An incomplete boundary wall at the water treatment plant site in Bagbera. Picture by Bhola Prasad
The Rs 237-crore Chota Govindpur-Bagbera drinking water project, funded by World Bank, is all set to miss its May 2018 deadline, which was set by none other than the chief minister at a review meeting with the drinking water and sanitation department in Ranchi earlier this month.
This, practically, means that over 4 lakh residents in parched pockets will find no relief from drinking water crisis even in the summer of 2018.
"We do not know what to do? The drinking water and sanitation department says the project is being delayed in the absence of an NOC from Tatanagar authorities for laying pipeline and installing water towers on railway land. But, railway bosses claim they are yet to get any detailed proposal from the department," said Subodh Jha, convener of Bagbera Mahanagar Vikas Samiti, a citizens' outfit campaigning against water woes.
"Work is going on at snail's pace and it will take more than two years for the project to see the light of day. And here, most wells have gone dry while tube wells are lying defunct at many places," he added.
On April 18, 2015, chief minister Raghubar Das had laid the foundation stone for the water project and announced completion by 2017-end. The recent review meeting stretched the deadline to May 2018.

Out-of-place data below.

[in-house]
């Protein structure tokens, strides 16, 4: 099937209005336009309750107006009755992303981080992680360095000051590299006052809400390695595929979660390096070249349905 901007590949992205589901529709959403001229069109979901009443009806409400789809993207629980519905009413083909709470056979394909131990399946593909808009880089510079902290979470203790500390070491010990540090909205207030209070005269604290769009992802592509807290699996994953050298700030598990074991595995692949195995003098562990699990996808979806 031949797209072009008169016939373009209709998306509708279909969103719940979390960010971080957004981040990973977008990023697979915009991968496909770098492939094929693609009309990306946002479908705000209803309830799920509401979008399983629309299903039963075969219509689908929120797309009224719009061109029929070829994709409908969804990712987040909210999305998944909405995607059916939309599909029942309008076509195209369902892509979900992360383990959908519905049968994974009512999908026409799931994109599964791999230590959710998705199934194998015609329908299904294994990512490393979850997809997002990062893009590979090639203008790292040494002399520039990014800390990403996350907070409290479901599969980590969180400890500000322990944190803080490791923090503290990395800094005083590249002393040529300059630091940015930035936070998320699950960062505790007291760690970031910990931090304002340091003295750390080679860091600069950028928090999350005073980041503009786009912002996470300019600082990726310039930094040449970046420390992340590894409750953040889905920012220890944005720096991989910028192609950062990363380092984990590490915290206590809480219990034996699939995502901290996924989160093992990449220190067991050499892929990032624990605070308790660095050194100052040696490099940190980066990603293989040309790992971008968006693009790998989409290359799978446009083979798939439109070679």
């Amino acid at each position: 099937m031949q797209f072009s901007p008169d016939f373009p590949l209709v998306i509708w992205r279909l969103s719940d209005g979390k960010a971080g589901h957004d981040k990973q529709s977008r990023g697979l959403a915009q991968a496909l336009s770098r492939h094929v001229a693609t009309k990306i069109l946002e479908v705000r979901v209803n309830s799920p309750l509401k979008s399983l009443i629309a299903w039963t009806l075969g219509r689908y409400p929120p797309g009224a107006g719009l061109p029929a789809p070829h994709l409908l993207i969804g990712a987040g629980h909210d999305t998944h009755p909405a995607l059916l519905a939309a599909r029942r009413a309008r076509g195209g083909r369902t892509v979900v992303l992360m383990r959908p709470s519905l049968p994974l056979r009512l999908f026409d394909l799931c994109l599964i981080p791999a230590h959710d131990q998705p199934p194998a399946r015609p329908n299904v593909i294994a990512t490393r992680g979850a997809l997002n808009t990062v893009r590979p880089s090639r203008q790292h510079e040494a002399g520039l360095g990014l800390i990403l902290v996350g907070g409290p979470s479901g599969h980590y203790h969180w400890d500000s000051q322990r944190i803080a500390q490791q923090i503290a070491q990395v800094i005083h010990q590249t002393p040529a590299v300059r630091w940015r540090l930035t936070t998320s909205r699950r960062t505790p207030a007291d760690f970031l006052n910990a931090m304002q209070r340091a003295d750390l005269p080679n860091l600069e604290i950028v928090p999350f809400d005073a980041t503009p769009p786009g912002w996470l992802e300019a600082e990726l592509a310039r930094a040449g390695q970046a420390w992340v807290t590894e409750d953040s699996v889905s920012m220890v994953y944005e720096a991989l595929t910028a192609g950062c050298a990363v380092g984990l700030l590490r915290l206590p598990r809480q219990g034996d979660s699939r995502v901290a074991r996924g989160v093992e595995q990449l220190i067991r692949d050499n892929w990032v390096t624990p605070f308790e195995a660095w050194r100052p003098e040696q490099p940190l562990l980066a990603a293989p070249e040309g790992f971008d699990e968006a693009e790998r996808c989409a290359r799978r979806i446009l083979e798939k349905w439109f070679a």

While the World Bank is providing 50 per cent of the project cost, the Union government will give 33 per cent and the state 16 per cent. Local residents will take care of the remaining one per cent.
Two water treatment plants - one of 46 million litre daily capacity at Ghaghidih (for Bagbera) and the other of 37 million litre daily capacity near Telco (for Chota Govindpur) - are proposed. These apart, 10 water towers (five each in Bagbera and Chota Govindpur) are part of the project, which will also see two intake wells on Subernarekha river, one at Domuhani (for Bagbera) and another at Luabasa (for Chota Govindpur).
Superintendent engineer of drinking water and sanitation (Jamshedpur) Rajendra Prasad conceded the delay.
"We are aware of the CM's new deadline, which could have been adhered to if the situation was ideal. There was stiff opposition from tribal groups for construction of the treatment plant at Ghaghidih, and it was handed over to us only in late 2016. There is also the issue of illegal settlement on railway land. Nearly 23km of pipeline, out of a total 100km in Bagbera, will cross railway land. We are trying to resolve the issues with the railway authorities," he said.
The engineer, however, exuded confidence over completing the Chota Govindpur phase by 2018.
Senior divisional commercial manager of Chakradharpur railway division of South Eastern Railway Satyam Prakash ruled out their role in the delay.
"We have received a letter from the drinking water and sanitation department, informing us about the project. In reply, we have asked it to submit a detailed sketch and proposal of the water project before handing over clearances. So far, it has not submitted the said proposal. We will issue clearances at the earliest, but under specified norms," Prakash said.